One of the stories my sisters and I fondly retell from our childhood is what we refer to as “The Box Parade”. There were six or seven families that lived on our street with children in the same age bracket as us. These were the kids on the school bus every day and the kids with whom we jammed cards into the spokes of our bicycle tires. They were our teammates for games like Giant Step and Red Light, Green Light and sometimes, when the air turned crisp and the crabapples fell, they were the adventurous pack with whom we played a game that made paint ball seem tedious.
We would jam those crabapples onto the ends of sticks and fling them toward one another at warp speed. I can still remember my friend Cathy yelling, “Cover me!” as she shot out of our bunker behind the Fuzzy Deutzia, (it’s a bush), tucking and rolling like a stunt woman in order to get a better shot at our opponents who were camped out by the maple tree guarding their own stockpile of the coveted fruit. We were twelve. You might have walked away from a crabapple match with little welts all over yourself, but you’d never complain.
Then came the summer when the empty parcel of land that sat behind the houses on the right side of our road surrendered to the determined advances of bulldozers and builders. A new neighborhood was being born. We had no idea then how a change in our local landscape would impact the way we did things as a group, but it eventually would. More children meant a change in dynamics and the original core would fizzle over time, but while the new houses were under construction, it was business as usual.
Watching the fabrication process unfold was interesting enough, but turning this disruption into something we could have fun with was something else altogether. We discovered that as appliances were installed into each new house, the boxes they came in were tossed to the curb. After the crews left for the day, we seized the cardboard that they considered trash. I don’t remember whose idea it was to cut arm and eye holes into the discarded refrigerator, stove and dishwasher boxes, but it was brilliant! Some of the boxes were so large, that two or three of us could fit together into one. What a treat for commuters passing by we thought, to see a dozen oddly shaped corrugated boxes come to life and parade down a road they drove on every day in a fog of ritual.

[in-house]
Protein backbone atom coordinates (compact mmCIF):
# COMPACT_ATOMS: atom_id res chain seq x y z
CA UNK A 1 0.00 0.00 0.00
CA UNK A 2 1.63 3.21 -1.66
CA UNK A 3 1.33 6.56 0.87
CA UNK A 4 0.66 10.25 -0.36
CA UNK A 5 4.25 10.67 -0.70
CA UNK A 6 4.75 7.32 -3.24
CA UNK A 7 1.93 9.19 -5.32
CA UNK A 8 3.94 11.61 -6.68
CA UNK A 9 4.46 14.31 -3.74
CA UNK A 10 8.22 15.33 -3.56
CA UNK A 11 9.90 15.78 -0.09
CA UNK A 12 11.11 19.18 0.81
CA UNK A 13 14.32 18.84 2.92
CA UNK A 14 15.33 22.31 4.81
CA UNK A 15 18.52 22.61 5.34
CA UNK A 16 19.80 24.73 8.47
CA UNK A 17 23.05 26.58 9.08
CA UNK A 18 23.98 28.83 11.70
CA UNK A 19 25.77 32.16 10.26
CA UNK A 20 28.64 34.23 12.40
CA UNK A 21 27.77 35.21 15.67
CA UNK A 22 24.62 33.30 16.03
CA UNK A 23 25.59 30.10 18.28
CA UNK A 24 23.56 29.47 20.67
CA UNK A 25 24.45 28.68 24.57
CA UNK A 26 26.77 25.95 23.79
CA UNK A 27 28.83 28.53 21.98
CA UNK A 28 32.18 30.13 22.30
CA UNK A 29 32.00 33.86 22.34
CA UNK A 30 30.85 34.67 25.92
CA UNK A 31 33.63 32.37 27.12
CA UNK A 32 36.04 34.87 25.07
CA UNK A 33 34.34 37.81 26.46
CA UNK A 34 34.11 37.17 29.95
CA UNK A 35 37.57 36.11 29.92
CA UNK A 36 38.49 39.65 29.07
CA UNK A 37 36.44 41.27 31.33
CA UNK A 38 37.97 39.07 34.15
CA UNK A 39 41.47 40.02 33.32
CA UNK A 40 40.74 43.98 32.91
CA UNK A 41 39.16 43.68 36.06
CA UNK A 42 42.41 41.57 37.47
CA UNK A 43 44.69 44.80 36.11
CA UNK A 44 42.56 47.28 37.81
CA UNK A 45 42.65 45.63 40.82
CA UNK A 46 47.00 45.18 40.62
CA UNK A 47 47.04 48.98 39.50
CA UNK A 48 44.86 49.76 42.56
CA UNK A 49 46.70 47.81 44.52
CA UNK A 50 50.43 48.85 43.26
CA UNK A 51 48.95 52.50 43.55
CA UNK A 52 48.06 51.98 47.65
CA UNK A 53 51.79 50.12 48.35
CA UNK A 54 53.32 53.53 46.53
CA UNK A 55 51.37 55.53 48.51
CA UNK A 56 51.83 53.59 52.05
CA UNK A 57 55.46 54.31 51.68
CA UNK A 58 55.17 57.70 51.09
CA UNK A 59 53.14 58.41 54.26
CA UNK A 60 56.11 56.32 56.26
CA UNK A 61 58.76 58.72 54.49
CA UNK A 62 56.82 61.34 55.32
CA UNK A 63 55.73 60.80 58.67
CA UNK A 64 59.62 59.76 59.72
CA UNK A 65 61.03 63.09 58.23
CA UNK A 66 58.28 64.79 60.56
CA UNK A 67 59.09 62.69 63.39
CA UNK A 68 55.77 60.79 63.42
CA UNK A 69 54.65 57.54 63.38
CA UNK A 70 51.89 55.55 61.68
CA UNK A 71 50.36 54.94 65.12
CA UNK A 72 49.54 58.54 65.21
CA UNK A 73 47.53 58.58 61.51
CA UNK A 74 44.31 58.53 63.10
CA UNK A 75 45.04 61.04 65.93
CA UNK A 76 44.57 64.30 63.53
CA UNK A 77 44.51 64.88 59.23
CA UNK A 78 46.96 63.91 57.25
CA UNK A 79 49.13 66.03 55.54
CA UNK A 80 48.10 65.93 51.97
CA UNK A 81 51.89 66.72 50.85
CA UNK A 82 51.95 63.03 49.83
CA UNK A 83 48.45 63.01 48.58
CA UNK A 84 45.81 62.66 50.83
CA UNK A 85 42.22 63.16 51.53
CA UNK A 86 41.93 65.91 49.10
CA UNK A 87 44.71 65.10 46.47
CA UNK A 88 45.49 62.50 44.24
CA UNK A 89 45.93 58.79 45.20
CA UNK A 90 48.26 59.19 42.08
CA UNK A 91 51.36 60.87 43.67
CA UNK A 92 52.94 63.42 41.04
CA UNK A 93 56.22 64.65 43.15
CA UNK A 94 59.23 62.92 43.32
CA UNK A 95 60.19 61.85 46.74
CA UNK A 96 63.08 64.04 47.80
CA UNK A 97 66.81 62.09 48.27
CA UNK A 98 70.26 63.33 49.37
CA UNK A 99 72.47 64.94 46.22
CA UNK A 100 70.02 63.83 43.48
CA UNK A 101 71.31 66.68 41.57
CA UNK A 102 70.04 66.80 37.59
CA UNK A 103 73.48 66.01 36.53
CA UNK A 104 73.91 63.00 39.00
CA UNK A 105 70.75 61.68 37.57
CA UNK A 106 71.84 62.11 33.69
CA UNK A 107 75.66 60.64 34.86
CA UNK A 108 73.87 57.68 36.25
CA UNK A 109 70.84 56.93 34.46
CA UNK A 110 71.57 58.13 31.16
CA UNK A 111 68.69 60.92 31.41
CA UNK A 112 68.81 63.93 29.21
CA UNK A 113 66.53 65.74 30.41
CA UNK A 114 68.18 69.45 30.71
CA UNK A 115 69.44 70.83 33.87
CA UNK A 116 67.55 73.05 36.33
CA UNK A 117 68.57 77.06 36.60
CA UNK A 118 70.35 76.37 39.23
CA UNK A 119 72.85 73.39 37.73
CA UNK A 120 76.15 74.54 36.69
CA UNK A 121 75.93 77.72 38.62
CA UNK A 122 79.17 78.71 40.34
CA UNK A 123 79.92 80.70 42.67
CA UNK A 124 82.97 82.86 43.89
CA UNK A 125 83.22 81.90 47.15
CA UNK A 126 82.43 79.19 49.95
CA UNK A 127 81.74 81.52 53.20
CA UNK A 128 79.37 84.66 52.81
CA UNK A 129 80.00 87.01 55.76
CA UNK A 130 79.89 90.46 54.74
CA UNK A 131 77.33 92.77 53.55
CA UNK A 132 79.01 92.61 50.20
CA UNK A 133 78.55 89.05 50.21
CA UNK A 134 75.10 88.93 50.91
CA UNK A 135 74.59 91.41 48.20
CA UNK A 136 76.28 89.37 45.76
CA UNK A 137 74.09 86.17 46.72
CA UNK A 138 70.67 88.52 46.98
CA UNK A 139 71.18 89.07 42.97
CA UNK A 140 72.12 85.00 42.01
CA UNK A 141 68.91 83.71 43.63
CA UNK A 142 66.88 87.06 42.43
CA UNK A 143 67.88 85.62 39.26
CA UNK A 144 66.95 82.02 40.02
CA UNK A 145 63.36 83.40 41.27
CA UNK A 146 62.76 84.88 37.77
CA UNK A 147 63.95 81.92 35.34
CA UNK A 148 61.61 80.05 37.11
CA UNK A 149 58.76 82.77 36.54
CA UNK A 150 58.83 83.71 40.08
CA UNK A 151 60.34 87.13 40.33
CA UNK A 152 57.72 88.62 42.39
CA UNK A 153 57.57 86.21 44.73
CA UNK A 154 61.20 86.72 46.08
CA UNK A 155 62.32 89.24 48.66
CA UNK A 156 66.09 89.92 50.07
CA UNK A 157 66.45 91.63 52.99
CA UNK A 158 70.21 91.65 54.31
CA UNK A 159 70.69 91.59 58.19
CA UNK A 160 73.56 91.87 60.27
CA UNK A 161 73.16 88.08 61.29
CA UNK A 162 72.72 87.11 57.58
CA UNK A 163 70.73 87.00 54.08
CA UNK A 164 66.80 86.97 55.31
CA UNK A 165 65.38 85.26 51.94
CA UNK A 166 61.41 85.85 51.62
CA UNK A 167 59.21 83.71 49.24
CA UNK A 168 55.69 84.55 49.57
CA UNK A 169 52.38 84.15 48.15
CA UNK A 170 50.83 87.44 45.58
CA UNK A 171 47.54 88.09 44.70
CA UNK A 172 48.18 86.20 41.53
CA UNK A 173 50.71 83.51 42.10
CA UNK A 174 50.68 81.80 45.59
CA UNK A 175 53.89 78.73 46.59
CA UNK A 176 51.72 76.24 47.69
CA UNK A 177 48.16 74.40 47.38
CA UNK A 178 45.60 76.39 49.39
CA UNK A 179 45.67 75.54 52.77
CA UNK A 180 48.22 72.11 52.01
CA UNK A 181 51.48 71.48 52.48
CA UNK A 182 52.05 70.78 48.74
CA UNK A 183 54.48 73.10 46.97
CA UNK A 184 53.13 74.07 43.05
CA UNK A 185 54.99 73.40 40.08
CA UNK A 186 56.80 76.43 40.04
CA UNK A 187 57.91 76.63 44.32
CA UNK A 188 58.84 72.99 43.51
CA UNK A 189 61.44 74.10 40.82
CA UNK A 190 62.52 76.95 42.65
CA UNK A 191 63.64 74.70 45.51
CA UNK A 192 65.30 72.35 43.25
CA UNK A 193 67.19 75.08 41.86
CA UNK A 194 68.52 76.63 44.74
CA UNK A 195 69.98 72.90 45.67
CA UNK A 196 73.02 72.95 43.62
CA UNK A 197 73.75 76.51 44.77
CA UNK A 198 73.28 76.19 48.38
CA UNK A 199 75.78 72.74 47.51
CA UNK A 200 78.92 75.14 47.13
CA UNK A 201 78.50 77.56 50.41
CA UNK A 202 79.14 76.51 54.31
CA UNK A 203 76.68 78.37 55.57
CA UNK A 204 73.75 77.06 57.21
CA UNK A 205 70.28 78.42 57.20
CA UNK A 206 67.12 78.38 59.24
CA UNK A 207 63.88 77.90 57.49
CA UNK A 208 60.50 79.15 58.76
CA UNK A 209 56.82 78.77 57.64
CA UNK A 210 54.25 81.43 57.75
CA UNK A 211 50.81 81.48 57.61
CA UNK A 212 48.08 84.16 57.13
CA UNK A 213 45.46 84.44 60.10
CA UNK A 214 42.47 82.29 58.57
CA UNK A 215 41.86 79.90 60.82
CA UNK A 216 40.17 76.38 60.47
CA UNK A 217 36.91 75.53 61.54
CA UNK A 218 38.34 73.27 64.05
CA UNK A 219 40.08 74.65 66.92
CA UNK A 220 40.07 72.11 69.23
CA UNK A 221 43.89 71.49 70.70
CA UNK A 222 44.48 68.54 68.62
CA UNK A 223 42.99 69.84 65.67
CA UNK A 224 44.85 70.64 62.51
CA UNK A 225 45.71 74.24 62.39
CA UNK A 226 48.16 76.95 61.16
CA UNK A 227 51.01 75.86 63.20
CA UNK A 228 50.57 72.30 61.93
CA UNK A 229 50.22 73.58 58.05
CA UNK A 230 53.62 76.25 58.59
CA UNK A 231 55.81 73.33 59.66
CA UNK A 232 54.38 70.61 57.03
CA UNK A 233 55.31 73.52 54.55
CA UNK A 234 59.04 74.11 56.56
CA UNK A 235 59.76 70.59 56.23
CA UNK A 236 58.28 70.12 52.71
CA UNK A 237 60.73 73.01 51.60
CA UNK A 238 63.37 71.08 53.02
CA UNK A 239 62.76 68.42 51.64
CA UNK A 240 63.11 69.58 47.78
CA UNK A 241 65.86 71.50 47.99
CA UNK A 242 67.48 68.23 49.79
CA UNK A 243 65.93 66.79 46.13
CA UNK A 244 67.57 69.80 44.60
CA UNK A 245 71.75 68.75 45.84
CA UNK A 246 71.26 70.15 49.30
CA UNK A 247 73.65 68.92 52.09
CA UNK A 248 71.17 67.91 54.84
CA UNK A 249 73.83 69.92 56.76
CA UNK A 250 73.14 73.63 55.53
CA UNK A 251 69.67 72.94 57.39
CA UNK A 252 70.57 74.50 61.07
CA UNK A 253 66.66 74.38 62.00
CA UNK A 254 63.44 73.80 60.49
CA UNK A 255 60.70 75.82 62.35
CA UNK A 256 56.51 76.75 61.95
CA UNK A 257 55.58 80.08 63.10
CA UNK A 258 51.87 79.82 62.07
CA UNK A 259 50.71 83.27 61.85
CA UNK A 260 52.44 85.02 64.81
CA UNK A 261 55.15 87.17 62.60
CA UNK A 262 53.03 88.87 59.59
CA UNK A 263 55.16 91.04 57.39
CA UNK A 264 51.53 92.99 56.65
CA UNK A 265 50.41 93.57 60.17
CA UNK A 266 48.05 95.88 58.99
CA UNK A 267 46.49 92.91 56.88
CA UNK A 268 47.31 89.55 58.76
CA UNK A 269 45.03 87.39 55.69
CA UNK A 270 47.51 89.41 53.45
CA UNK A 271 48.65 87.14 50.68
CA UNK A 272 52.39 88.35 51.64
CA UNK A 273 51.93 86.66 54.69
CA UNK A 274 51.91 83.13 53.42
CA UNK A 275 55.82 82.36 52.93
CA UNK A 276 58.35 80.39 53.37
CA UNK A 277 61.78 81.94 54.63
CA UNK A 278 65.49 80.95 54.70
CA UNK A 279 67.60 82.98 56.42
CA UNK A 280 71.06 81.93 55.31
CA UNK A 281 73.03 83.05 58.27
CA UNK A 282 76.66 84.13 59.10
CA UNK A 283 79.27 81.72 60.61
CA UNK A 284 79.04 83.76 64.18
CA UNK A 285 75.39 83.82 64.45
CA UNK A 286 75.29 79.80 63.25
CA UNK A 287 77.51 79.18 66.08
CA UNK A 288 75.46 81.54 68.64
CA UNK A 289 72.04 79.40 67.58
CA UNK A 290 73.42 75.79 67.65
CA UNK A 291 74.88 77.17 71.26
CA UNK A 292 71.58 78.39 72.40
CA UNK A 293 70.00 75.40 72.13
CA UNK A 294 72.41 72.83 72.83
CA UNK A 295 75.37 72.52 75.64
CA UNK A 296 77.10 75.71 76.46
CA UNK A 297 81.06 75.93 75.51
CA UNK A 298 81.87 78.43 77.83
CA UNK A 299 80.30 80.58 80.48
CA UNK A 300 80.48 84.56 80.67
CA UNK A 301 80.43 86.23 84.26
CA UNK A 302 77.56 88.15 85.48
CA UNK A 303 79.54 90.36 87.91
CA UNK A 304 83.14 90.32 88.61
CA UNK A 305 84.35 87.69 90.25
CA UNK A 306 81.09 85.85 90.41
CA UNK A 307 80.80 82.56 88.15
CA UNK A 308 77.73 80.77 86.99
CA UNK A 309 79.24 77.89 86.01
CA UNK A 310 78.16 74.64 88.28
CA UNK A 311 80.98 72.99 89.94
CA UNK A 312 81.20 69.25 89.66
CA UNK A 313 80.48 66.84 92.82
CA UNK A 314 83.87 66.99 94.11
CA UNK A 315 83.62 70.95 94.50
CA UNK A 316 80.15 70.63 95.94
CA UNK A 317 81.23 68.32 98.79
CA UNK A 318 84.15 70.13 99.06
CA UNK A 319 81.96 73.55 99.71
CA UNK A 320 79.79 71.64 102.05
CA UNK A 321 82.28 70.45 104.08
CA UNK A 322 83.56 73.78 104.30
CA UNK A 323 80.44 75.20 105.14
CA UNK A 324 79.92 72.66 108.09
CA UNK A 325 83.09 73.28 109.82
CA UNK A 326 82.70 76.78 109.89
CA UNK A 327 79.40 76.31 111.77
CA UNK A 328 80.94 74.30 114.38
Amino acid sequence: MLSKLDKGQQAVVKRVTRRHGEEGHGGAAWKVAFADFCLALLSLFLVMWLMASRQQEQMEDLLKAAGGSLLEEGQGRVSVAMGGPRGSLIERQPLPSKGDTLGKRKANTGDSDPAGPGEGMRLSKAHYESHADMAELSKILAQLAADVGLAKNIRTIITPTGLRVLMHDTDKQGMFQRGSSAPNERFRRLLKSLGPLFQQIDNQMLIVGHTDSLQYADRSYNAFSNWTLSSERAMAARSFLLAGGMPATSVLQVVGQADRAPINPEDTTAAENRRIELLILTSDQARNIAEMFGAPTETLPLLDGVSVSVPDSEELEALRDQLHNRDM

And so, on one fine summer afternoon, we assembled to do just that. Our street flowed downhill from the Wilson’s house at the peak, to the place where the road leveled out at the base of our driveway. We hurriedly decided who would partner up and who would carry a box alone, and then began our sidewalk stroll. The procession was an instant hit. A constant revelry of car honks and buoyant comments reverberated inside the cardboard walls. It was hard to see where we were going and we bumped into each other more often than not. We were ridiculous and it felt wonderful! It was intoxicating, eye-watering, nose-snorting joy and produced, at least for me, one of the silliest, happiest memories of neighborhood friends.
Time eventually did move on. We grew into adults separated by new interests and new phases of life. Years later, I was conducting a new hire orientation for my company, droning on about employee benefits in front of fresh faces pretending to look interested. When it was over, a first-day engineer approached. I thought he was going to ask me a benefits question. I smiled, waiting for him to start the conversation.
“You don’t remember me, do you?” he accused in good humor.
I studied his face trying not to embarrass myself by staring. Instead of familiar features, I saw only a pleasant 30-something year old man with a receding hairline.
I apologized. “I don’t remember. Did we meet at a different company?”
He sheepishly smiled and said, “I’ve got two words for you; Box Parade.”
Oh my goodness! It was a kid from our old neighborhood uttering a secret password from our youth. It was an unexpected gift in an otherwise routine day. Once he started laughing I could see the familiar features of the boy he used to be. It was certainly one of those “small-world” moments that you hear people talk about. We both agreed that the box parade was one of the best days growing up in our neighborhood. We wondered if all the kids involved remembered it as affectionately as we did. Who knows, we joked. Maybe somewhere, there’s even a driver who remembers passing a procession of waving appliance boxes. Who knows.
Image source: The Rhythm Hut